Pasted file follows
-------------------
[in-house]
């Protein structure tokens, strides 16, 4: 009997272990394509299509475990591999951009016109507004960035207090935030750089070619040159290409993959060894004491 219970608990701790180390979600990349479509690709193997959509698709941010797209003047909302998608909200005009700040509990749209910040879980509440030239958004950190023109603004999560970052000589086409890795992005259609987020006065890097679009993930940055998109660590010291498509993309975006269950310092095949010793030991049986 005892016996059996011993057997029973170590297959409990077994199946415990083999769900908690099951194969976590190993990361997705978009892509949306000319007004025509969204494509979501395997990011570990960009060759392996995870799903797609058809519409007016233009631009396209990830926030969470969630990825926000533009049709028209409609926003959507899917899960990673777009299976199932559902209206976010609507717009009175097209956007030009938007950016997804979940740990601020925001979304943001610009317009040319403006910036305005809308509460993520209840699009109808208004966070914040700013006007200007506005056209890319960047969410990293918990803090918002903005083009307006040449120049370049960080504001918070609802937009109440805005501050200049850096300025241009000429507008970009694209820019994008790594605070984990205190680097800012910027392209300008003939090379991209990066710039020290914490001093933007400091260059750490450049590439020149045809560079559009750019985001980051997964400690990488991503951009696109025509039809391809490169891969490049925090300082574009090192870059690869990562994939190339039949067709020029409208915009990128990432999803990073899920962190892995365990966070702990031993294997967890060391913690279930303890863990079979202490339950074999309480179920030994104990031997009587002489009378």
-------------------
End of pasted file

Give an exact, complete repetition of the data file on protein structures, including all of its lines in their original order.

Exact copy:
[in-house]
């Protein structure tokens, strides 16, 4: 009997272990394509299509475990591999951009016109507004960035207090935030750089070619040159290409993959060894004491 219970608990701790180390979600990349479509690709193997959509698709941010797209003047909302998608909200005009700040509990749209910040879980509440030239958004950190023109603004999560970052000589086409890795992005259609987020006065890097679009993930940055998109660590010291498509993309975006269950310092095949010793030991049986 005892016996059996011993057997029973170590297959409990077994199946415990083999769900908690099951194969976590190993990361997705978009892509949306000319007004025509969204494509979501395997990011570990960009060759392996995870799903797609058809519409007016233009631009396209990830926030969470969630990825926000533009049709028209409609926003959507899917899960990673777009299976199932559902209206976010609507717009009175097209956007030009938007950016997804979940740990601020925001979304943001610009317009040319403006910036305005809308509460993520209840699009109808208004966070914040700013006007200007506005056209890319960047969410990293918990803090918002903005083009307006040449120049370049960080504001918070609802937009109440805005501050200049850096300025241009000429507008970009694209820019994008790594605070984990205190680097800012910027392209300008003939090379991209990066710039020290914490001093933007400091260059750490450049590439020149045809560079559009750019985001980051997964400690990488991503951009696109025509039809391809490169891969490049925090300082574009090192870059690869990562994939190339039949067709020029409208915009990128990432999803990073899920962190892995365990966070702990031993294997967890060391913690279930303890863990079979202490339950074999309480179920030994104990031997009587002489009378």